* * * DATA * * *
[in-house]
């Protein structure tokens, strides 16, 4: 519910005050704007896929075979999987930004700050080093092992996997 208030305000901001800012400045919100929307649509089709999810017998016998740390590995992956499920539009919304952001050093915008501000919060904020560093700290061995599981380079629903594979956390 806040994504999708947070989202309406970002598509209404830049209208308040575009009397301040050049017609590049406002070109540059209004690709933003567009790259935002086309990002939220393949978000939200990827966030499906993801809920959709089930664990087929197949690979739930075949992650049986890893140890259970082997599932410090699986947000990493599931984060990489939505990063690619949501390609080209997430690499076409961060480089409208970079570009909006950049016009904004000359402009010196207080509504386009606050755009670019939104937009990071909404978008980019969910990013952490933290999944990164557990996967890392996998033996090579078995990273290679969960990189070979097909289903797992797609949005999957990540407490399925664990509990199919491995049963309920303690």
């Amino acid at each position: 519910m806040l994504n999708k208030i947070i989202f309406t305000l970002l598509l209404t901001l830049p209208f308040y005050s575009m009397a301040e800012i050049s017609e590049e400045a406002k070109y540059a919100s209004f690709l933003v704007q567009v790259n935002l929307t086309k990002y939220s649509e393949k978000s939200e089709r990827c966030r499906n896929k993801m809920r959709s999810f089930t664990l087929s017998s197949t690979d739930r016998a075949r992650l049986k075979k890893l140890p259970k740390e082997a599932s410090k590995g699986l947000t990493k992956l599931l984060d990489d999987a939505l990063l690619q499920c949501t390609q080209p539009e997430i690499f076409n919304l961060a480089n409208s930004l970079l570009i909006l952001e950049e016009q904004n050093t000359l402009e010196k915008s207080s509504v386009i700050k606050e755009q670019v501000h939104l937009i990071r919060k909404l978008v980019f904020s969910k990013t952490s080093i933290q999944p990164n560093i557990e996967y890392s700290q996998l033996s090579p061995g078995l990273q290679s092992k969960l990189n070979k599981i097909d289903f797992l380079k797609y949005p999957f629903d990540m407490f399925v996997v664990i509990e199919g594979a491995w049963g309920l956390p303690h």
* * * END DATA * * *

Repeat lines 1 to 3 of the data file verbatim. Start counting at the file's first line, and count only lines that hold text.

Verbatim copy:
[in-house]
């Protein structure tokens, strides 16, 4: 519910005050704007896929075979999987930004700050080093092992996997 208030305000901001800012400045919100929307649509089709999810017998016998740390590995992956499920539009919304952001050093915008501000919060904020560093700290061995599981380079629903594979956390 806040994504999708947070989202309406970002598509209404830049209208308040575009009397301040050049017609590049406002070109540059209004690709933003567009790259935002086309990002939220393949978000939200990827966030499906993801809920959709089930664990087929197949690979739930075949992650049986890893140890259970082997599932410090699986947000990493599931984060990489939505990063690619949501390609080209997430690499076409961060480089409208970079570009909006950049016009904004000359402009010196207080509504386009606050755009670019939104937009990071909404978008980019969910990013952490933290999944990164557990996967890392996998033996090579078995990273290679969960990189070979097909289903797992797609949005999957990540407490399925664990509990199919491995049963309920303690």
């Amino acid at each position: 519910m806040l994504n999708k208030i947070i989202f309406t305000l970002l598509l209404t901001l830049p209208f308040y005050s575009m009397a301040e800012i050049s017609e590049e400045a406002k070109y540059a919100s209004f690709l933003v704007q567009v790259n935002l929307t086309k990002y939220s649509e393949k978000s939200e089709r990827c966030r499906n896929k993801m809920r959709s999810f089930t664990l087929s017998s197949t690979d739930r016998a075949r992650l049986k075979k890893l140890p259970k740390e082997a599932s410090k590995g699986l947000t990493k992956l599931l984060d990489d999987a939505l990063l690619q499920c949501t390609q080209p539009e997430i690499f076409n919304l961060a480089n409208s930004l970079l570009i909006l952001e950049e016009q904004n050093t000359l402009e010196k915008s207080s509504v386009i700050k606050e755009q670019v501000h939104l937009i990071r919060k909404l978008v980019f904020s969910k990013t952490s080093i933290q999944p990164n560093i557990e996967y890392s700290q996998l033996s090579p061995g078995l990273q290679s092992k969960l990189n070979k599981i097909d289903f797992l380079k797609y949005p999957f629903d990540m407490f399925v996997v664990i509990e199919g594979a491995w049963g309920l956390p303690h």